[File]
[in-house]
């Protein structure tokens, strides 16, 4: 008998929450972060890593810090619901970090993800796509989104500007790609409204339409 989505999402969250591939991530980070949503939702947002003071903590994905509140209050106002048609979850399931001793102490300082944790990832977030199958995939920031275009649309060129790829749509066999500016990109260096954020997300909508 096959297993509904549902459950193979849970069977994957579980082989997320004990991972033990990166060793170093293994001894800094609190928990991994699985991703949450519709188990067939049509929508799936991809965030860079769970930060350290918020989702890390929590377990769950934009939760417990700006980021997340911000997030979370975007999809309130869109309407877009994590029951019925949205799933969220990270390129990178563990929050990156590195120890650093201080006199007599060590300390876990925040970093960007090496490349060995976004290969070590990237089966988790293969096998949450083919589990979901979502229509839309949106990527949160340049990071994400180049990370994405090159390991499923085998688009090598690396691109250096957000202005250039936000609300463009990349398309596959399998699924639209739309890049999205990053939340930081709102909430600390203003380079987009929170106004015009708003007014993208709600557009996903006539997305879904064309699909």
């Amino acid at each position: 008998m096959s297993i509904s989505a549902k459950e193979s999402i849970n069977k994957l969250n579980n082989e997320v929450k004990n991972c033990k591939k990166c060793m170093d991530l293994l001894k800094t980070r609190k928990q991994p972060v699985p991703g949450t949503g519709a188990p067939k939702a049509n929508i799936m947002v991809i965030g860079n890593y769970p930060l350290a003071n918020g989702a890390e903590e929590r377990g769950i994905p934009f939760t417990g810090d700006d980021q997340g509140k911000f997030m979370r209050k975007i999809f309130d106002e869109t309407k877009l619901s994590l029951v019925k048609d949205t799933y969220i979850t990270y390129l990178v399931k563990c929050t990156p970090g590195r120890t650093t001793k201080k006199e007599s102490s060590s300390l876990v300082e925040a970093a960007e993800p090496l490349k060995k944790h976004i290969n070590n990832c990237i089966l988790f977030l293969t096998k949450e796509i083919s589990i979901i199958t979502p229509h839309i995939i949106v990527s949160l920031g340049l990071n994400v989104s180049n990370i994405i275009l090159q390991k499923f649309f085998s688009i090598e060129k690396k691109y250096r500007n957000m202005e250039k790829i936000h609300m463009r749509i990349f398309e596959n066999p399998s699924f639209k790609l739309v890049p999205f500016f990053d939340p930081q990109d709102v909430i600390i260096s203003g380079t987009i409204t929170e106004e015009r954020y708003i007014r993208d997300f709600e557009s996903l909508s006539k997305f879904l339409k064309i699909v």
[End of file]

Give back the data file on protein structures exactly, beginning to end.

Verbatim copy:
[in-house]
């Protein structure tokens, strides 16, 4: 008998929450972060890593810090619901970090993800796509989104500007790609409204339409 989505999402969250591939991530980070949503939702947002003071903590994905509140209050106002048609979850399931001793102490300082944790990832977030199958995939920031275009649309060129790829749509066999500016990109260096954020997300909508 096959297993509904549902459950193979849970069977994957579980082989997320004990991972033990990166060793170093293994001894800094609190928990991994699985991703949450519709188990067939049509929508799936991809965030860079769970930060350290918020989702890390929590377990769950934009939760417990700006980021997340911000997030979370975007999809309130869109309407877009994590029951019925949205799933969220990270390129990178563990929050990156590195120890650093201080006199007599060590300390876990925040970093960007090496490349060995976004290969070590990237089966988790293969096998949450083919589990979901979502229509839309949106990527949160340049990071994400180049990370994405090159390991499923085998688009090598690396691109250096957000202005250039936000609300463009990349398309596959399998699924639209739309890049999205990053939340930081709102909430600390203003380079987009929170106004015009708003007014993208709600557009996903006539997305879904064309699909």
């Amino acid at each position: 008998m096959s297993i509904s989505a549902k459950e193979s999402i849970n069977k994957l969250n579980n082989e997320v929450k004990n991972c033990k591939k990166c060793m170093d991530l293994l001894k800094t980070r609190k928990q991994p972060v699985p991703g949450t949503g519709a188990p067939k939702a049509n929508i799936m947002v991809i965030g860079n890593y769970p930060l350290a003071n918020g989702a890390e903590e929590r377990g769950i994905p934009f939760t417990g810090d700006d980021q997340g509140k911000f997030m979370r209050k975007i999809f309130d106002e869109t309407k877009l619901s994590l029951v019925k048609d949205t799933y969220i979850t990270y390129l990178v399931k563990c929050t990156p970090g590195r120890t650093t001793k201080k006199e007599s102490s060590s300390l876990v300082e925040a970093a960007e993800p090496l490349k060995k944790h976004i290969n070590n990832c990237i089966l988790f977030l293969t096998k949450e796509i083919s589990i979901i199958t979502p229509h839309i995939i949106v990527s949160l920031g340049l990071n994400v989104s180049n990370i994405i275009l090159q390991k499923f649309f085998s688009i090598e060129k690396k691109y250096r500007n957000m202005e250039k790829i936000h609300m463009r749509i990349f398309e596959n066999p399998s699924f639209k790609l739309v890049p999205f500016f990053d939340p930081q990109d709102v909430i600390i260096s203003g380079t987009i409204t929170e106004e015009r954020y708003i007014r993208d997300f709600e557009s996903l909508s006539k997305f879904l339409k064309i699909v």